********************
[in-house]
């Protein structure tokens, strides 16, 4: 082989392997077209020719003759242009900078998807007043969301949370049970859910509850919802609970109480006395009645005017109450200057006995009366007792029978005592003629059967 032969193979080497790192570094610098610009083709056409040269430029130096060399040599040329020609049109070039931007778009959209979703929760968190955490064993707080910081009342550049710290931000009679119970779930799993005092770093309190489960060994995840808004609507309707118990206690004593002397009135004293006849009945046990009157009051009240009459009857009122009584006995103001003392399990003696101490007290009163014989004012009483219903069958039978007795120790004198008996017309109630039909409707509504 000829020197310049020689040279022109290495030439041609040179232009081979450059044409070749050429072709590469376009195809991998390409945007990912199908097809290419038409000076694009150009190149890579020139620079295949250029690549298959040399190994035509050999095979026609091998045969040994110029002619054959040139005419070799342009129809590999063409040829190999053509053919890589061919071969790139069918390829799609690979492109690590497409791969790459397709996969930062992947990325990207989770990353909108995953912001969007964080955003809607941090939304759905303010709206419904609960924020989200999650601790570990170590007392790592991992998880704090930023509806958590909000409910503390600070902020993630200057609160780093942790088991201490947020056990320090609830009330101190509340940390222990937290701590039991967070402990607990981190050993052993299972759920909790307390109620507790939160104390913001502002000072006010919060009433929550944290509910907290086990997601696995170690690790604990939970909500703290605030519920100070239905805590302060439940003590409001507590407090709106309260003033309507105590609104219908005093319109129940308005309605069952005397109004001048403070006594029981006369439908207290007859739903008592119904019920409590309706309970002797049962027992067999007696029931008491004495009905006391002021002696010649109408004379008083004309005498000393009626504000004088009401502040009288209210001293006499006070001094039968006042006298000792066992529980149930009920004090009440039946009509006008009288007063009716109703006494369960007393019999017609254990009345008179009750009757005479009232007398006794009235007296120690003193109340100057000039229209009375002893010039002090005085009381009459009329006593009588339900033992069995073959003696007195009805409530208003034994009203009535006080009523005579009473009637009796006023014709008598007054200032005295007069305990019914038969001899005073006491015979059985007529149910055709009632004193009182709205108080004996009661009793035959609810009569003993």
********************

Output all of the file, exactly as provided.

[in-house]
């Protein structure tokens, strides 16, 4: 082989392997077209020719003759242009900078998807007043969301949370049970859910509850919802609970109480006395009645005017109450200057006995009366007792029978005592003629059967 032969193979080497790192570094610098610009083709056409040269430029130096060399040599040329020609049109070039931007778009959209979703929760968190955490064993707080910081009342550049710290931000009679119970779930799993005092770093309190489960060994995840808004609507309707118990206690004593002397009135004293006849009945046990009157009051009240009459009857009122009584006995103001003392399990003696101490007290009163014989004012009483219903069958039978007795120790004198008996017309109630039909409707509504 000829020197310049020689040279022109290495030439041609040179232009081979450059044409070749050429072709590469376009195809991998390409945007990912199908097809290419038409000076694009150009190149890579020139620079295949250029690549298959040399190994035509050999095979026609091998045969040994110029002619054959040139005419070799342009129809590999063409040829190999053509053919890589061919071969790139069918390829799609690979492109690590497409791969790459397709996969930062992947990325990207989770990353909108995953912001969007964080955003809607941090939304759905303010709206419904609960924020989200999650601790570990170590007392790592991992998880704090930023509806958590909000409910503390600070902020993630200057609160780093942790088991201490947020056990320090609830009330101190509340940390222990937290701590039991967070402990607990981190050993052993299972759920909790307390109620507790939160104390913001502002000072006010919060009433929550944290509910907290086990997601696995170690690790604990939970909500703290605030519920100070239905805590302060439940003590409001507590407090709106309260003033309507105590609104219908005093319109129940308005309605069952005397109004001048403070006594029981006369439908207290007859739903008592119904019920409590309706309970002797049962027992067999007696029931008491004495009905006391002021002696010649109408004379008083004309005498000393009626504000004088009401502040009288209210001293006499006070001094039968006042006298000792066992529980149930009920004090009440039946009509006008009288007063009716109703006494369960007393019999017609254990009345008179009750009757005479009232007398006794009235007296120690003193109340100057000039229209009375002893010039002090005085009381009459009329006593009588339900033992069995073959003696007195009805409530208003034994009203009535006080009523005579009473009637009796006023014709008598007054200032005295007069305990019914038969001899005073006491015979059985007529149910055709009632004193009182709205108080004996009661009793035959609810009569003993």